Q&A: My 4 Year Old Cannot Articluate “F” “SH” and “S” Sounds

CME WebsitesChild Development, Pre-Schoolers 36 - 60 Months

blockquote_bgMy 4 and 1/2 year old son is in special needs Pre-K mainly because of his speech, which is unclear. He cannot pronounce many sounds; for example, f, s, sh, etc. He is also speaking English only since he was 2 before which he spoke (very little) and understood Tamil. He still understands Tamil very well. My concern is school therapy doesn’t seem to be helping much. I feel the therapist is focusing on grammatical correctness, describing a picture using certain words, etc., which I feel my son can do very well when he wants to describe something he is interested in. So I just want to know if it is better for the school therapist to continue as is, or tell her to focus on articulation? I need to know which is better as I am not able to judge. Also will there be a behavioral change if my son is exposed continually to autistic or hyperactive children during school?

You can read over our article on articulation of sounds for young children and see that sounds such as /f/, /sh/, /s/ are sounds that even children who are native English speakers commonly mispronounce in early childhood. Since your son began learning English as a second language after age 2, it would be expected that he might have some difficulty with pronouncing words or with his clarity of speech when speaking English. Does he also have difficulty with clarity of speech when speaking your native Tamil? We also have an article on our site about early bilingualism which may be of interest to you.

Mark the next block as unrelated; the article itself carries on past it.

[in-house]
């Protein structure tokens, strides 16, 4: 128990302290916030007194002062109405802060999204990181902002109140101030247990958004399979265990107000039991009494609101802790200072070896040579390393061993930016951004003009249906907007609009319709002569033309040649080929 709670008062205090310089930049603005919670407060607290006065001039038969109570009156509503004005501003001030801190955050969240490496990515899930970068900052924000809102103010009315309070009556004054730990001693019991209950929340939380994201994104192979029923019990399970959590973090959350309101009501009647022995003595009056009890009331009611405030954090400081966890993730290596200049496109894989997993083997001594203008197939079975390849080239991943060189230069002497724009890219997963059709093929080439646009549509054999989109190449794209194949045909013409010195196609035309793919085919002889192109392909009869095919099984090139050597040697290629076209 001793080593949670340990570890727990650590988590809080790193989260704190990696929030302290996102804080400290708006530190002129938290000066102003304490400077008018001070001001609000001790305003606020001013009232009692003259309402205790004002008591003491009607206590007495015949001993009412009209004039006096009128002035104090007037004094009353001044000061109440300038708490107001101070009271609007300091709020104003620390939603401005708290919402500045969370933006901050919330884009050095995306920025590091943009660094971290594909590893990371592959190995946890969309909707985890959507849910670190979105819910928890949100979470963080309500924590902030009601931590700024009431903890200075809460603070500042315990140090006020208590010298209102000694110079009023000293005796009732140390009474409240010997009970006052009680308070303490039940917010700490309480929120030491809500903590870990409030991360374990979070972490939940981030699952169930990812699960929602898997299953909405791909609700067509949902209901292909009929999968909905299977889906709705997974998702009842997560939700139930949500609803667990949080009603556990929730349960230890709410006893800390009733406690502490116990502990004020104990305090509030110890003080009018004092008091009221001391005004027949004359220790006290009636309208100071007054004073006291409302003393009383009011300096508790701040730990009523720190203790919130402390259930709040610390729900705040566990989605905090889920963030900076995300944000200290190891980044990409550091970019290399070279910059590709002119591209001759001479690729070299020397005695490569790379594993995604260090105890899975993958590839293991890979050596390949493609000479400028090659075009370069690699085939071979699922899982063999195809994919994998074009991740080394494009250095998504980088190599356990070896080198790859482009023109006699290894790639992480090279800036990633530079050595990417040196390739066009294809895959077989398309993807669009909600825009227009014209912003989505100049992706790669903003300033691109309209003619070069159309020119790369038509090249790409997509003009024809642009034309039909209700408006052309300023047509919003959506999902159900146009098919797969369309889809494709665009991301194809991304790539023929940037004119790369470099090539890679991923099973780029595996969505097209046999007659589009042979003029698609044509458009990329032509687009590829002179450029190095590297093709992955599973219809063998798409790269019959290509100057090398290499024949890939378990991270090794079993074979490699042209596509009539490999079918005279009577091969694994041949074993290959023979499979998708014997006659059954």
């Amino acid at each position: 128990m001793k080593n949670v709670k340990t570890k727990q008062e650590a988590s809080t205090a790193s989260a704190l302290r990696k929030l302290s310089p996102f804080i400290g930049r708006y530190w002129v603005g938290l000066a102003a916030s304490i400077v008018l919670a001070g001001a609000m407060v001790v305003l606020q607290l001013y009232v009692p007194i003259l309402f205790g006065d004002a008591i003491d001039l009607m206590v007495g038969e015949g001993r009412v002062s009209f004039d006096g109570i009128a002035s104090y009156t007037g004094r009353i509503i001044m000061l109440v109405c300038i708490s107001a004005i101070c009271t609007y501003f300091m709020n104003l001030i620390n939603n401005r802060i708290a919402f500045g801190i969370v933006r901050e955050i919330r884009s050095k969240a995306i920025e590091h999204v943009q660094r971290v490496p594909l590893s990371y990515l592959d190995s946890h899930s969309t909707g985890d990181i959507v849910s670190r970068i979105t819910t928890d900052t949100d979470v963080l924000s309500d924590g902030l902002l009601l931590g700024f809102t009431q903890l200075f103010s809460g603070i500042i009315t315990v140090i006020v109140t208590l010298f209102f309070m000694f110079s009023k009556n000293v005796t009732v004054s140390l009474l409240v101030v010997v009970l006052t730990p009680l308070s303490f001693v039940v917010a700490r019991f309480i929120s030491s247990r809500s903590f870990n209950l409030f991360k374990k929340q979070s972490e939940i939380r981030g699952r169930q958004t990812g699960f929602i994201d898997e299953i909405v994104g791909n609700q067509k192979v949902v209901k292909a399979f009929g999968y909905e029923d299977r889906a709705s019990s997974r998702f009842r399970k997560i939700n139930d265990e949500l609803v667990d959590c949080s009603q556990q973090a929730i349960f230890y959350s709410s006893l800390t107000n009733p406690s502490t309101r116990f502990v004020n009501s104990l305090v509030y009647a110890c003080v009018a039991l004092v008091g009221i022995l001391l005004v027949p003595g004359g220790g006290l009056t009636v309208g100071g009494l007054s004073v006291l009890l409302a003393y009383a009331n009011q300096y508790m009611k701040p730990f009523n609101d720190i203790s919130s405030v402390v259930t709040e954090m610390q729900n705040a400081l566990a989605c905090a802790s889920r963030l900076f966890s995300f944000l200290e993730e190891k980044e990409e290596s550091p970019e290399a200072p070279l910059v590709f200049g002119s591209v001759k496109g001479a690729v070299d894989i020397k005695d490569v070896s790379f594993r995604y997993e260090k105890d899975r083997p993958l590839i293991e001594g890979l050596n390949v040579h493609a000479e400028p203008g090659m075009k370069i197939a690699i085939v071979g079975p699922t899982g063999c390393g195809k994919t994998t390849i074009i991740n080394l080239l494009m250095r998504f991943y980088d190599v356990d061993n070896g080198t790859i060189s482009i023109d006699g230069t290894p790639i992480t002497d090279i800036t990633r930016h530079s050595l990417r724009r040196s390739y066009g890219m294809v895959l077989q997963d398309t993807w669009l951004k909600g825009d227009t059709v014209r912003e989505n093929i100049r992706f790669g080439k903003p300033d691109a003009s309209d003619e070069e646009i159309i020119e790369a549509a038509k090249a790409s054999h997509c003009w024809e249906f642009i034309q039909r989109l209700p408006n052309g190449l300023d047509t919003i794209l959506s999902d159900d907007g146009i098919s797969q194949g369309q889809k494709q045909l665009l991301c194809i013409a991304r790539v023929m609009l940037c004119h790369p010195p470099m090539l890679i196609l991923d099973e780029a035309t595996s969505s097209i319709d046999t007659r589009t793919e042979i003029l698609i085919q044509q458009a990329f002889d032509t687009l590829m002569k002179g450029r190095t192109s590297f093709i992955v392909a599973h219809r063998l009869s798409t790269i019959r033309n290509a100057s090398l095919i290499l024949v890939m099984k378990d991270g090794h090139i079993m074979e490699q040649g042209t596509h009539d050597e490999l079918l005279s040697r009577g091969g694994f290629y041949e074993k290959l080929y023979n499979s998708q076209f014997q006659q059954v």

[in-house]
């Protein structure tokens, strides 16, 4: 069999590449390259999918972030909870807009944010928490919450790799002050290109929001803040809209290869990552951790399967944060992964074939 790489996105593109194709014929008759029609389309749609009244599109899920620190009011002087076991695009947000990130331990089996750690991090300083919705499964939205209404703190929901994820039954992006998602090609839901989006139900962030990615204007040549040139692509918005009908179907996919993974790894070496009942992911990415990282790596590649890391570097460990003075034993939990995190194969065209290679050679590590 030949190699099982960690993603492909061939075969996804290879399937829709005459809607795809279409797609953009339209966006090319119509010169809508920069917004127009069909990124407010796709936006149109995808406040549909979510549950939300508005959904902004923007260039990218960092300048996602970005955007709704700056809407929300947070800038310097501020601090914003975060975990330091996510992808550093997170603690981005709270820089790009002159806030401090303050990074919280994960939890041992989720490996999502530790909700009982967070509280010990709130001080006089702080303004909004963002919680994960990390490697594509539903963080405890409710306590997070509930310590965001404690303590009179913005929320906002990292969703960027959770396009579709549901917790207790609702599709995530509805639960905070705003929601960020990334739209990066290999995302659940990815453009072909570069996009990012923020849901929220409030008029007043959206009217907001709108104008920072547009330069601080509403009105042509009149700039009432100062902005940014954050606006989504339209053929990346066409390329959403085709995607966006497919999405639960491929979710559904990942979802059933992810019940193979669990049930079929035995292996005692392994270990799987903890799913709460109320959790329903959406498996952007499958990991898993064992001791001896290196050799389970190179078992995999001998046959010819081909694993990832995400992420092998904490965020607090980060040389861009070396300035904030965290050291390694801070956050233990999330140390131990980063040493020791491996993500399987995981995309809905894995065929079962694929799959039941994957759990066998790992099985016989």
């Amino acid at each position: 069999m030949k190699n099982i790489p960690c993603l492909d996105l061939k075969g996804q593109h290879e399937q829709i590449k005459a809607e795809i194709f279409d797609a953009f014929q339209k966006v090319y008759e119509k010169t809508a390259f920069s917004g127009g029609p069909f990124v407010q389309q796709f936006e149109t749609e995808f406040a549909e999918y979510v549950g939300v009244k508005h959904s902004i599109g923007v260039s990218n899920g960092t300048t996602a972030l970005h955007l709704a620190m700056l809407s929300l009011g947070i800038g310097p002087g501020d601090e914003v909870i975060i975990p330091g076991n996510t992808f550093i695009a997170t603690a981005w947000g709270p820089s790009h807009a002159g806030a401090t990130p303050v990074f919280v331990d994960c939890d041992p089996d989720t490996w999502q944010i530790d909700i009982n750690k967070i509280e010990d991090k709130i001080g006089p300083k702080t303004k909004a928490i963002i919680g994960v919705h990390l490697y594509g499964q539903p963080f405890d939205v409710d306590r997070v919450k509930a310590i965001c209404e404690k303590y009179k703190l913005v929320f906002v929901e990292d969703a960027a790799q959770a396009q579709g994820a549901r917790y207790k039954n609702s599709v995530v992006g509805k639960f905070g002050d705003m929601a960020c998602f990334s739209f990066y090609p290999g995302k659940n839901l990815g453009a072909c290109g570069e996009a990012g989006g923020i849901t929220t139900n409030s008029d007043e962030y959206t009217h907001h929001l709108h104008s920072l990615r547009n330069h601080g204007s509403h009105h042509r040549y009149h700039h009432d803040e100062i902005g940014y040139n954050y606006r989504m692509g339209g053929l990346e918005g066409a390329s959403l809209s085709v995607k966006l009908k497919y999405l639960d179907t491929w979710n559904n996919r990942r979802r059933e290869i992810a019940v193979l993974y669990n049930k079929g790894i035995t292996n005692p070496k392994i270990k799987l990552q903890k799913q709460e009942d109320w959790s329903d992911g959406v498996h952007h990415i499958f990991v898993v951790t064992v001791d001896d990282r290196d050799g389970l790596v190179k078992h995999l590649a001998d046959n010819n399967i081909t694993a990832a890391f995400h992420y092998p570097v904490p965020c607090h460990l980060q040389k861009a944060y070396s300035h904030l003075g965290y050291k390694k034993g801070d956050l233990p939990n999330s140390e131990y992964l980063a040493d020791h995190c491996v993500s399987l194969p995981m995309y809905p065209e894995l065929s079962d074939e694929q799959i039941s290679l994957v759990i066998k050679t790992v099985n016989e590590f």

I would discuss with your child’s speech therapist your concerns for wanting to focus his therapy on articulation of sounds and not grammatical correctness at this time. You may also want to speak to him or her about their background in working with children who are dual language learners. If your son is only showing a delay in expressive language, early intervention programs typically teach children in what is called the “least restrictive environment”, meaning your son should be able to attend a regular preschool classroom (for children without any delays) and receive his speech therapy services there rather than attend a program that is specifically for children with special needs. Having said that, preschoolers with varying abilities and diagnoses can co-exist in a classroom together very well, since children of this age are more accepting of differences than adults are. They can learn a lot from each other and also learn to be peer role models and learn tolerance and acceptance. If your son is in a classroom with children who have behavioral disorders, you may find him sometimes copying other children’s behaviors in order to gain attention from adults (especially if the other children receive a lot of extra attention for behavioral concerns), but you need not worry about him having lasting behaviors of this type. At 4 1/2 you can talk to him in simple language about why another child may be having a temper tantrum to get his needs met or may be flapping his hands when he gets excited, but tell your son that he is able to use his words when he wants something or express himself in ways that perhaps his friends cannot.